Tuesday, May 03, 2011

Children who have family meals are 'less likely to be overweight and binge on junk food'

This is just another demonstration of better health in middle class families

Children who sit down to eat with their families are less likely to be overweight and eat unhealthy foods, according to researchers. They found youngsters who ate with their parents at least three times a week were 12 per cent less likely to be overweight.

The children were also 20 per cent less likely to eat junk food, 35 per cent less likely to have eating problems like skipping meals or bingeing, and 24 per cent more likely to eat vegetables and other healthy foods.

'Sitting down together as a family, there are nutritional benefits from that,' said Amber Hammons, from the University of Illinois at Urbana, Champaign, whose findings are published in the journal Pediatrics.

However, the latest paper reviewed 17 studies that were based on observations not actual experiments, and Professor Hammons acknowledged this didn't prove shared meals trim waistlines. 'It's just an association,' she said. 'Families who sit down together could be healthier to begin with.'

According to the NHS, one in six boys and one in seven girls were classed as obese in 2008. . The number of overweight children was also around one in seven. The extra pounds can affect a child's self-esteem and sets them up for health problems such as heart disease and diabetes.

The new report is based on findings from nearly 183,000 children about 2 to 17 years of age. While those studies yielded mixed results and weren't easy to compare, overall they show regular family meals are tied to better nutrition.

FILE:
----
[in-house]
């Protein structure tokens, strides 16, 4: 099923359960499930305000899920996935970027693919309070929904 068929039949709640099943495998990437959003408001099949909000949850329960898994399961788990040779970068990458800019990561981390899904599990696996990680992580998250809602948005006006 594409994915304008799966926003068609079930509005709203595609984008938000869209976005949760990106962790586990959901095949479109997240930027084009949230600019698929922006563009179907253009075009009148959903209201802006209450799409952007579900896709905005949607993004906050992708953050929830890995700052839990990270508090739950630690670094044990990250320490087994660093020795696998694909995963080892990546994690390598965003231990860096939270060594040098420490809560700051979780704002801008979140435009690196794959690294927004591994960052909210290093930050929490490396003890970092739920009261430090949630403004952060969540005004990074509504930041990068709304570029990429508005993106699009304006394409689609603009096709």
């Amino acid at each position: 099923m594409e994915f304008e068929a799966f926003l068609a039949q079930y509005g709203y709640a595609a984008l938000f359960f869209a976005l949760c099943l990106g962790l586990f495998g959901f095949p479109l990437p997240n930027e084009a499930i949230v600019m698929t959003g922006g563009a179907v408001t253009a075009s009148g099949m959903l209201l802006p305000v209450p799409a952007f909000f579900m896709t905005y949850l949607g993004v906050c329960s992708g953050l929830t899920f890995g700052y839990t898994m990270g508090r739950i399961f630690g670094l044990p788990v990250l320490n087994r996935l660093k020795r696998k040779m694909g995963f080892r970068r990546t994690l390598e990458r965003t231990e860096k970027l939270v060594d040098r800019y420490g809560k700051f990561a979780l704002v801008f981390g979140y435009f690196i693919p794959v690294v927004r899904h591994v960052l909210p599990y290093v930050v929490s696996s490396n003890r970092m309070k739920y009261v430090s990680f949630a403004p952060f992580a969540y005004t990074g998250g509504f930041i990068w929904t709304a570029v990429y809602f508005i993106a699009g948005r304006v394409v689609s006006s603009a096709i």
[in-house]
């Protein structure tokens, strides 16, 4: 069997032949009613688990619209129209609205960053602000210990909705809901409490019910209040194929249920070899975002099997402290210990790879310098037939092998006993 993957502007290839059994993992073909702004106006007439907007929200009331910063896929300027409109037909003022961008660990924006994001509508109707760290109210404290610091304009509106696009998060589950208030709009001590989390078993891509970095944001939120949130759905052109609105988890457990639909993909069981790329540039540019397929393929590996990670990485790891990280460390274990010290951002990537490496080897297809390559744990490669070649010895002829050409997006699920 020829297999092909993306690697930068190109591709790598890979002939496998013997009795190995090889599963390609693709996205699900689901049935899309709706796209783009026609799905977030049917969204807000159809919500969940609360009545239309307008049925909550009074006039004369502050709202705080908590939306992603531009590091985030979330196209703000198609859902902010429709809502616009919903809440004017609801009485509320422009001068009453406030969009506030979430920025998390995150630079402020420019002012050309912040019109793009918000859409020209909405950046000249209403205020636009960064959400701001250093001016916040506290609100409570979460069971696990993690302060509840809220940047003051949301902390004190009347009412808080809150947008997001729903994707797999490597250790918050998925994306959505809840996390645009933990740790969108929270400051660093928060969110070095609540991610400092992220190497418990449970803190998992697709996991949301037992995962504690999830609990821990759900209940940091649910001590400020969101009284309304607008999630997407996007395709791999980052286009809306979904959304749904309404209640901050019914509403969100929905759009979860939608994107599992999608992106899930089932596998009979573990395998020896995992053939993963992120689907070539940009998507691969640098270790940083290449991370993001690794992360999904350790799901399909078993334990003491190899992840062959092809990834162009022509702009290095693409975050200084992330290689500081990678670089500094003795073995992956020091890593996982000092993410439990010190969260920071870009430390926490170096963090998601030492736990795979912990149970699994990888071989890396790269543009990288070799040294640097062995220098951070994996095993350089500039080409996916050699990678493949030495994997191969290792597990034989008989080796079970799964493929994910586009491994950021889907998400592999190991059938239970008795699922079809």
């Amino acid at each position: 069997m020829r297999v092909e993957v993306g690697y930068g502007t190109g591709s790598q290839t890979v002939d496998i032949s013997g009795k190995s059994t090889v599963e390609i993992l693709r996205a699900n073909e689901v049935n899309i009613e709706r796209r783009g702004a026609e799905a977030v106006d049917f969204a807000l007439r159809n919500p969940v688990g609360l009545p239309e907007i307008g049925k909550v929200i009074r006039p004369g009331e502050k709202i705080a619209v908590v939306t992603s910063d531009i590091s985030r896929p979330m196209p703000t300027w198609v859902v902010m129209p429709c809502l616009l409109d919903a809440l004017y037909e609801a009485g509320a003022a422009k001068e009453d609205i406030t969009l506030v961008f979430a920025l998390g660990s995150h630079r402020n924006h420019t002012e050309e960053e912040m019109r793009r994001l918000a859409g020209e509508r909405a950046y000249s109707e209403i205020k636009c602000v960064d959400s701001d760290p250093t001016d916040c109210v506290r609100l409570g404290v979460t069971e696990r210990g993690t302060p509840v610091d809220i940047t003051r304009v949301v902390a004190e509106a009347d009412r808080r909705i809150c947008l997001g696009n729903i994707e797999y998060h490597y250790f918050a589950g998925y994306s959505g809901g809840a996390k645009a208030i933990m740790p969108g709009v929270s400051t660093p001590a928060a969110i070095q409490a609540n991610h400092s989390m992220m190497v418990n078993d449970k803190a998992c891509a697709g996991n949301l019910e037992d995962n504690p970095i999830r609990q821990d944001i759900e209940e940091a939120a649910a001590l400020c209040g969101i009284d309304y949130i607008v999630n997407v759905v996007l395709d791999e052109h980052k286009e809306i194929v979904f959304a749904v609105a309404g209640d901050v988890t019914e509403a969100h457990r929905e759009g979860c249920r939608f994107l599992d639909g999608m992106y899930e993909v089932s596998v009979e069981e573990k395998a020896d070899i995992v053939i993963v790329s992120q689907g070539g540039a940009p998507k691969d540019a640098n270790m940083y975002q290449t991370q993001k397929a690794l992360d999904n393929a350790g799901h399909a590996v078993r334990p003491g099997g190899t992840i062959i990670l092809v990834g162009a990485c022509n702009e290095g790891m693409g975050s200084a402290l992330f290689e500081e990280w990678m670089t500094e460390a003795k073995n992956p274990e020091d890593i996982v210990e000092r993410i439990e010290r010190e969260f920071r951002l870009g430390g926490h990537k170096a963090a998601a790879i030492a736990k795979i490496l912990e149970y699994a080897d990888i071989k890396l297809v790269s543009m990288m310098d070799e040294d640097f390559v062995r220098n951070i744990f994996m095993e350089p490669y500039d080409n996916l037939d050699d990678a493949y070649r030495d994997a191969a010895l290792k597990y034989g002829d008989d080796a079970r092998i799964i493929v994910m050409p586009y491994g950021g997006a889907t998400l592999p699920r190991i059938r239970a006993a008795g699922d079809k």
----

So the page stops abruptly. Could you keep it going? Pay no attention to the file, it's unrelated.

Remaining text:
Professor Hammons said it's possible that parents may influence and monitor their kids more during shared meals. 'We also know that families that sit down together are less likely to eat high-calorie food,' she added.

As a result, the researchers encourage families to spend more time together around the dinner table. 'It doesn't have to be every day,' Professor Hammons said. 'We know that families are very busy.'


Vitamin Poppers May Make Less Healthful Choices

Test subjects who thought they'd taken a supplement made less healthful food and exercise choices than people who did not think they'd had a supplement.

It can be tough to keep up with dietary trends. Like eating eggs: good for you or bad? But one thing is certain. Taking a multivitamin is a healthy choice. Isn’t it? Not necessarily. Because researchers have found that people who take dietary supplements may make less healthful choices. The work appears in the journal Psychological Science. [Wen-Bin Chiou and Chao-Chin Yang, Ironic Effects of Dietary Supplementation: Illusory Invulnerability Created by Taking Dietary Supplements Licenses Health-risk Behaviors, link to come]

Half the population uses some sort of dietary supplement, and that figure is on the rise. Yet we don’t seem to be getting any healthier. So researchers took a closer look at how people who pop health pills actually behave. One group of volunteers was asked to take a dietary supplement, the other group was told they were getting a placebo. In fact, both groups received dummy pills. But it turns out that subjects who thought they’d taken a supplement made less healthy choices, opting for the buffet instead of an organic meal and walking less than their supplement-deprived pals.

It could be that folks who supplement feel like they’ve already done their duty when it comes to their health. So they’re more likely to indulge. Which suggests that these pills might not make us healthy, and certainly don’t make us smart.


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